Pro-Israel students at McGill University in Montreal prevailed in overturning Boycott, Divestment and Sanctions (BDS) movement motion on Saturday morning, Feb. 27, 2016. Earlier in the week, the McGill University Student Society passed the motion at their Winter General Assembly. The “No” side defeated the motion by a ratification vote that commenced on Wednesday, Feb. 24 and ended Saturday morning, Feb. 26.
The No side won by a large margin 57 percent (2,819 students) voted against the motion while 43 percent (2,119 students) voted in for the motion. In total, 5,286 undergraduate students voted while 6.6 were abstentions. In order to have ratified the BDS motion, a quorum of at least 10 percent of the undergraduate student population or 2,200 votes was needed. If there is quorum the motion can pass with a “simple majority,” without a quorum the vote for the motion becomes “null and void.” The No side was successful through a social media campaign but mostly relied on word of mouth to mobilize the students.
On Monday evening, Feb. 22, the SSMU decided to join the BDS Movement. The motion introduced by the McGill BDS Action Network passed on its third attempt in 18 months with a vote of 512 to 357 with 14 abstentions at their Winter General Assembly (GA) representing only 3 percent of McGill’s 27,000 undergraduate students. BDS is not only an anti-Israel movement but also a symbol of anti-Semitism.
The vote at McGill contrasted with what happening in the Canadian Parliament just a few hours the earlier where Liberals and conservative joined forces and voted 229 to 51 for a motion to “condemn all Canadian organizations groups and individuals that promote the BDS movement.”
On Saturday, McGill Principal and Vice-Chancellor Suzanne Fortier issued a statement after the motion was defeated, “Now that the online vote is complete, I wish to explain why the University’s administration continues to steadfastly oppose the BDS movement, of which this motion is a part. The BDS movement, which among other things, calls for universities to cut ties with Israeli universities, flies in the face of the tolerance and respect we cherish as values fundamental to a university.”
Fortier continued, BDS “proposes actions that are contrary to the principles of academic freedom, equity, inclusiveness and the exchange of views and ideas in responsible, open discourse. These are the core principles of McGill University, as affirmed by its Senate and Board, which should always guide the McGill community.” After the SSMU GA vote, the administration did not make any official statement only commenting that the student union vote was not indicative of the administration’s position.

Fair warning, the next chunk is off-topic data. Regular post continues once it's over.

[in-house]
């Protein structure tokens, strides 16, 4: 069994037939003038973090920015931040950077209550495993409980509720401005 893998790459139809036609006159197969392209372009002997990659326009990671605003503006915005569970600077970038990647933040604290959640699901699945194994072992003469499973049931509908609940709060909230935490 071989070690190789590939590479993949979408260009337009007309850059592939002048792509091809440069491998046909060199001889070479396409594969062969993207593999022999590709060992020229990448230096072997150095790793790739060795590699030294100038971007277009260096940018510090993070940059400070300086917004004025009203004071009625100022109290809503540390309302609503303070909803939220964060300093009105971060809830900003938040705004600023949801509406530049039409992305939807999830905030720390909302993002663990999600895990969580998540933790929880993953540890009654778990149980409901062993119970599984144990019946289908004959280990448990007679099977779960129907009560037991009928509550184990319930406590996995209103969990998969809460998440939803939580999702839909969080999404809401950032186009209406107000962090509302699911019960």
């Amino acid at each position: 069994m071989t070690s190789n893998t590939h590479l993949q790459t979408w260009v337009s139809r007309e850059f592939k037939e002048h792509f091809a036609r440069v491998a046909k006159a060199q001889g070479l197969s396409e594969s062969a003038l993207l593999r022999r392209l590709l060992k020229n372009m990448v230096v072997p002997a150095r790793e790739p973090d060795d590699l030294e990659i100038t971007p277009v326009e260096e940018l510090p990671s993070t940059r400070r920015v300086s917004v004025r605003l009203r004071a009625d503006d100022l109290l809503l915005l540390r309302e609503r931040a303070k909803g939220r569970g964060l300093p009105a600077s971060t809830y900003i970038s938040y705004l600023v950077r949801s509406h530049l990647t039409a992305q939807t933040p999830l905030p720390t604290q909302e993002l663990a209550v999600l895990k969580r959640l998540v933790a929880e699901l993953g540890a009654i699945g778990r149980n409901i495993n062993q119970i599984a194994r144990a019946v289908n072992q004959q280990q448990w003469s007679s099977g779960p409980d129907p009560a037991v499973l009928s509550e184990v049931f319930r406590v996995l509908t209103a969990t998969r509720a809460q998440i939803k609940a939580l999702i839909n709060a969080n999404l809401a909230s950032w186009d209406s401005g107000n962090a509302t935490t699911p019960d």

Rabbi Reuben Poupko, Co-Chair of the Centre for Israel and Jewish Affairs-Quebec (CIJA-Quebec) issued a statement praising the No side’s victory. Rabbi Poupko said, “Today’s vote is a victory of reason over hatred and another in a long list of setbacks for the divisive and ineffective BDS campaign. The defeat of the anti-Israel motion demonstrates that McGill students reject BDS and value intellectual freedom and the right to healthy and constructive debate. McGill students have clearly indicated, for the third time in 18 months, that BDS is unwelcome on their campus because it stigmatizes people for holding a different point of view. The hateful nature of BDS was on full display this week in the form of deeply concerning antisemitic rhetoric that emerged in the context of the debate. Enough is enough.”
The BDS Movement on campuses marginalizes its Jewish students. Students at McGill were feeling and experiencing the bullying and anti-Semitism that comes with allowing this movement to grow on university campuses. Most of the harassment were happening online through Twitter, and the online app Yik Yak. The problems on campus were happening long before the Tuesday vote and were getting worse in the aftermath.
The incidents at McGill are a classic example of hatred of Jews and anti-Semitism. Students were left scared on campus and afraid to express their opinions and support for in such a hostile environment. The voting results, however, show that despite the anti-Semitic harassment pro-Israel students were not going to let the BDS supporters taking away their voice supporting Israel or their campus. Hopefully, after the tremendous failure, a BDS motion will not be brought up at McGill again in the near future.
Harvey Levine, executive director of the Quebec region of B’nai Brith Canada, commented on the level of anti-Semitism on the campus after the vote. Levine recounted, “There has been name-calling and intimidation. These votes inevitably lead to anti-Semitic events … It’s disgraceful that 500 students can hold an entire university hostage.” Levin also believes, “I think McGill should intervene.”